Dental implant removal may be the only treatment option in cases of moderate to advanced peri-implantitis, significant infection, poor alignment, or fractures of involved implants. In such cases, reverse torque explantation (implant removal) is the technique of choice allowing atraumatic removal of the implant without incision or bone removal. While reverse torque explantation works remarkably well for removal of Titanium dental implants, it is less effective in removal of 2-piece (separate implant and abutment) Zirconia (ceramic) dental implants. This is due to likelihood fracture of the ceramic implant under high compressive forces exerted during reverse torque. In the second type of Zirconia implants where the implant and abutment are connected as a single piece, the explantation technique is simply not an option as the torque device can not engage the internal aspect of the implant.
Removal of an ailing or failing 1-piece Zirconia dental implant is best performed using an ultrasonic bone instrument known as Piezo. Conventional cutting instruments require excessive bone removal and lead to large defects whereas a Piezo with fine tips can help remove the implant with minimal insult to the supporting bone. Lets look at an example:
This patient presented with chronic pain around her lower Zirconia dental implant. The implant had developed deep inflammatory pockets consistent with advanced peri-implantitis. Earlier attempts at ‘cleaning’ the implant was unsuccessful. Removal of the implant was recommended due to advanced tissue loss and continued symptoms.
The implant was a 1-piece Zirconia fixture with a wide platform at the top. First, lets look at each implant removal technique and discuss why it would not work!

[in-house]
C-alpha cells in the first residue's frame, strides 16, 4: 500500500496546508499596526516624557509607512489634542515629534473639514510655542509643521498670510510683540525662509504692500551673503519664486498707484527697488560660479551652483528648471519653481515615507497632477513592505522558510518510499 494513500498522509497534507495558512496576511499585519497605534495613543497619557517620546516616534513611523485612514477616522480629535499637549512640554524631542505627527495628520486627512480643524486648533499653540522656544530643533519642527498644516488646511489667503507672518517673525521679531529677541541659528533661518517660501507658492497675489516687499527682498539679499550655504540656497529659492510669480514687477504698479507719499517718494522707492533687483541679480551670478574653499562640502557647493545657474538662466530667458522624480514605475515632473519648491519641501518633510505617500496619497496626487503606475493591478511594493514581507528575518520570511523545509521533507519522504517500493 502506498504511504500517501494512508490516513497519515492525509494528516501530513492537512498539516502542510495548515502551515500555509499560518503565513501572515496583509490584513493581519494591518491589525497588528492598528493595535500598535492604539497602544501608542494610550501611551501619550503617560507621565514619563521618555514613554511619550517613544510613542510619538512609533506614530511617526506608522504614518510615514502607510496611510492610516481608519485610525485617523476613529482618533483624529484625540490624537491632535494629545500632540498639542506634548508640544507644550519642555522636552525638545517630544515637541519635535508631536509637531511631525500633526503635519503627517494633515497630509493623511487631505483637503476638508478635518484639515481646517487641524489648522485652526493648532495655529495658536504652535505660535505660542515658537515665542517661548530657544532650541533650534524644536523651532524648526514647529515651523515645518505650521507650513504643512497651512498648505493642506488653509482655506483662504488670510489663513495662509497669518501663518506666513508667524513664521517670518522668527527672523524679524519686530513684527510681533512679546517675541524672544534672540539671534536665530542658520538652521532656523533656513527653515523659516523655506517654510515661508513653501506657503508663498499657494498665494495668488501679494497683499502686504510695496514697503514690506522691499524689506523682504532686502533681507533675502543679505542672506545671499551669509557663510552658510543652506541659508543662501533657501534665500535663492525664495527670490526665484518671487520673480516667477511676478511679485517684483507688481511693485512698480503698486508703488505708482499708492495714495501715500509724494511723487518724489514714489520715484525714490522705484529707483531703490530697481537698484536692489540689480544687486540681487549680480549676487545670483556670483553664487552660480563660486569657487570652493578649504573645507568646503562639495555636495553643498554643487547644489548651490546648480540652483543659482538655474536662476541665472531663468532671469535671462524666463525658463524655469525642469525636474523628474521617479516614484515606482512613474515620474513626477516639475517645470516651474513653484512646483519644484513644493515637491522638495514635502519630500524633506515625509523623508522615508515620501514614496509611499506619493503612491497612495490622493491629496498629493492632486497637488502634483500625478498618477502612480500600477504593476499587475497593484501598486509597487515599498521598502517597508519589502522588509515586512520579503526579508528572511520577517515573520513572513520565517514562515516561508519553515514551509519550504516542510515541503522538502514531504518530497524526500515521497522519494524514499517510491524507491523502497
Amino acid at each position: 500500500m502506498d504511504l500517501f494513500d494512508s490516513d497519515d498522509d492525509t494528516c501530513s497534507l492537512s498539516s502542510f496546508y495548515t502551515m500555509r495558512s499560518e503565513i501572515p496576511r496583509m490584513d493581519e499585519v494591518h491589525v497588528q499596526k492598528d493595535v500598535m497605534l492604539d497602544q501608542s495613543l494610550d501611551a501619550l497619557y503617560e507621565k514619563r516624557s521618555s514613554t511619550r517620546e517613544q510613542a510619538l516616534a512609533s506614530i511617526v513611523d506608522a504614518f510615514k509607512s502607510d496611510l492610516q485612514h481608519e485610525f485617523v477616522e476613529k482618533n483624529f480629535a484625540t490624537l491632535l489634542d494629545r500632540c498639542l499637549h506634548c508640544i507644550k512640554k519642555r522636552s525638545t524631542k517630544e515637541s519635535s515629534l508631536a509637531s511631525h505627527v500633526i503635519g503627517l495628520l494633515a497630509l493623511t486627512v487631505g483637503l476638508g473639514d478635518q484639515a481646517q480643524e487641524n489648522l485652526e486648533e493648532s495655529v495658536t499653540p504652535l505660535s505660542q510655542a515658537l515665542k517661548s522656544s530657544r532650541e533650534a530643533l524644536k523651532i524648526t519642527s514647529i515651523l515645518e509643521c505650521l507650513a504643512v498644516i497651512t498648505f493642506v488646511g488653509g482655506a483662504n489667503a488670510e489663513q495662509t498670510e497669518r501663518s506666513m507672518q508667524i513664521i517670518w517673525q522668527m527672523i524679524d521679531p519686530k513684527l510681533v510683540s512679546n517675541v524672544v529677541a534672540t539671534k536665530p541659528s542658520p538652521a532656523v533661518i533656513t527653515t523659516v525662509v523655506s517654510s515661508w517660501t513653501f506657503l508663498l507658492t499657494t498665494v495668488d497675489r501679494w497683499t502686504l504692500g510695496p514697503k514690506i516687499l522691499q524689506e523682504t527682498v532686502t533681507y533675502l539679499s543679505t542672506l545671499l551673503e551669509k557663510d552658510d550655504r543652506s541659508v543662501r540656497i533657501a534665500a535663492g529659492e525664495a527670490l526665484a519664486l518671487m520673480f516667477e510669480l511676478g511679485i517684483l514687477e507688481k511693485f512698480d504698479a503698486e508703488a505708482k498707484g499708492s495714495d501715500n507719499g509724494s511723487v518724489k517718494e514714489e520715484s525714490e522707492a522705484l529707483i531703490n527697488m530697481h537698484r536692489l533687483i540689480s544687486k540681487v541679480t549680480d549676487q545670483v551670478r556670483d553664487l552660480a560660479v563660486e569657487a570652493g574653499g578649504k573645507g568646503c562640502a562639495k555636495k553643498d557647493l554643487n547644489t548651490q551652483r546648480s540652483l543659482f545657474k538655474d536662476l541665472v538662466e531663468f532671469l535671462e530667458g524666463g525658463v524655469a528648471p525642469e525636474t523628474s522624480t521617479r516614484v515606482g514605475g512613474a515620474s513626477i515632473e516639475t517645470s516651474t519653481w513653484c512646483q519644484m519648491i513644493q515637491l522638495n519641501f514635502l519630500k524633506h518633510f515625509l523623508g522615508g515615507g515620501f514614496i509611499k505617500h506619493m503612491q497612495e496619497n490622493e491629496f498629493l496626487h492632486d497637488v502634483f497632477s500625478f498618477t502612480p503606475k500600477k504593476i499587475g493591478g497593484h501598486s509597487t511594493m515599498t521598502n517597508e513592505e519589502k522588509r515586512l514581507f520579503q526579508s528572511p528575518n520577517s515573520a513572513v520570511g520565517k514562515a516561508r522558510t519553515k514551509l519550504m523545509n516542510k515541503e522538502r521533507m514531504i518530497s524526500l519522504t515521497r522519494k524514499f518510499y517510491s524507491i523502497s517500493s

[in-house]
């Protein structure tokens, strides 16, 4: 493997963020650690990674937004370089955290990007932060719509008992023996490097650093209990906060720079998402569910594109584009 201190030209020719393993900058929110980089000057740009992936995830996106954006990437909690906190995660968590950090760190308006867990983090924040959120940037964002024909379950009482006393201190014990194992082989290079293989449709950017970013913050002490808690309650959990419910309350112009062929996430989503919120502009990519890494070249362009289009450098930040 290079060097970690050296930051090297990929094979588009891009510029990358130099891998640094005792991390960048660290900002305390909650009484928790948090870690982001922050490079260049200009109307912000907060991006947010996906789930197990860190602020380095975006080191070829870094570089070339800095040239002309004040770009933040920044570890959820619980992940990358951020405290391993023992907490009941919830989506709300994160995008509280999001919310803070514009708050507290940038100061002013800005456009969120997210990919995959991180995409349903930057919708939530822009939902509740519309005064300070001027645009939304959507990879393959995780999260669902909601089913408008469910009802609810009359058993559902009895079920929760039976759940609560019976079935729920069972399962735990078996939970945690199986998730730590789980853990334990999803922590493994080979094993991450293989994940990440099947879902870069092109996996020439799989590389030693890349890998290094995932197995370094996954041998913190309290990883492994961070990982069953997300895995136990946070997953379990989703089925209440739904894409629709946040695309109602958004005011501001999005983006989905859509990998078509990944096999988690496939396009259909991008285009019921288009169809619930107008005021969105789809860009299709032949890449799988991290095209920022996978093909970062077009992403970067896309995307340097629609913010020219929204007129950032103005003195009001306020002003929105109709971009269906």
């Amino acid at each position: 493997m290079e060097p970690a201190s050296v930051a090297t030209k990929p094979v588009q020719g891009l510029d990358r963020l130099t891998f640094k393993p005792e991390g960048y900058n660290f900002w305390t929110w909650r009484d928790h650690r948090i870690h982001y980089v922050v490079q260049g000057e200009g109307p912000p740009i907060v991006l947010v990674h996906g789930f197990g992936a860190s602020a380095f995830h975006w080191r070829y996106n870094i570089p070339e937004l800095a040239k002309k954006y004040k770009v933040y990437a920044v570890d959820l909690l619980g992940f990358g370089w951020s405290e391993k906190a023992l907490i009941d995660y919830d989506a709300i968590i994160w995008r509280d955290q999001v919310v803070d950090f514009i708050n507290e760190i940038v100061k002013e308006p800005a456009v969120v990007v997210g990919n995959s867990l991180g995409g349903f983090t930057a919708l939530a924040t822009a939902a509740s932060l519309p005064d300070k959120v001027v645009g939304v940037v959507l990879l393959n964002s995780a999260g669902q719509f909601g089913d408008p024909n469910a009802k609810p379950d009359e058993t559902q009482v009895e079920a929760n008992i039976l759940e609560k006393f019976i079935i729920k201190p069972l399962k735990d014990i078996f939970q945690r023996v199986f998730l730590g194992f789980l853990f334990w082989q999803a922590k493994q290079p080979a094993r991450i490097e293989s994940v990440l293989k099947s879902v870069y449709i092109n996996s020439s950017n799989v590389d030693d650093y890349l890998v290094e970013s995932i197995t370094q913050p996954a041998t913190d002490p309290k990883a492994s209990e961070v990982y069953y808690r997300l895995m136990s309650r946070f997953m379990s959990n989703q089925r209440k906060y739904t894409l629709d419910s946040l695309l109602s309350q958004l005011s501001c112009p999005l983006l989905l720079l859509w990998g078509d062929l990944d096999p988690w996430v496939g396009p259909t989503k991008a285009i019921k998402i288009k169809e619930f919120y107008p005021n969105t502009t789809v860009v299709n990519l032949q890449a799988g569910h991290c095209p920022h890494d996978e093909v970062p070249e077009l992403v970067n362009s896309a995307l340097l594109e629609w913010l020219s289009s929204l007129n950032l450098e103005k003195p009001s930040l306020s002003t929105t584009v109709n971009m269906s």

- Reverse torque technique using a special explantation device for removal is not an option due to lack of central channel where the torque device would need to engage.
- The implant wrench / device used to place the implant initially in reverse mode would likely result in either implant fracture or stripping of head of the implant abutment. This technique would only work if the entire implant has lost its integration with the bone.
- Conventional cutting trough burs would require a significant removal of bone and lead to a large bony defect. This is particularly significant on this implant design with a wide platform on the top. An extra wide cutting bur would be required to fit over the platform, but then it would result in 3-4 mm of bone removal around the implant. This would effectively destroy the jaw bone all around the implant.
A Piezo with fine tips to remove 0.5-1 mm of bone around the implant is the ideal approach for removal of such implant. The implant was successfully removed with minimal residual bony defect. The site was cleaned and grafted with bone and Platelet Rich Fibrin.
Piezoelectric is the preferred technique for removal of 1-piece Zirconia dental implants and 2-piece Zirconia dental implants where a reverse torque method was not successful. It is considered significantly less invasive than conventional bone cutting trough burs and allows for a faster and less painful patient recovery.
Dr. H. Ryan Kazemi is a board-certified oral and maxillofacial surgery in Bethesda, MD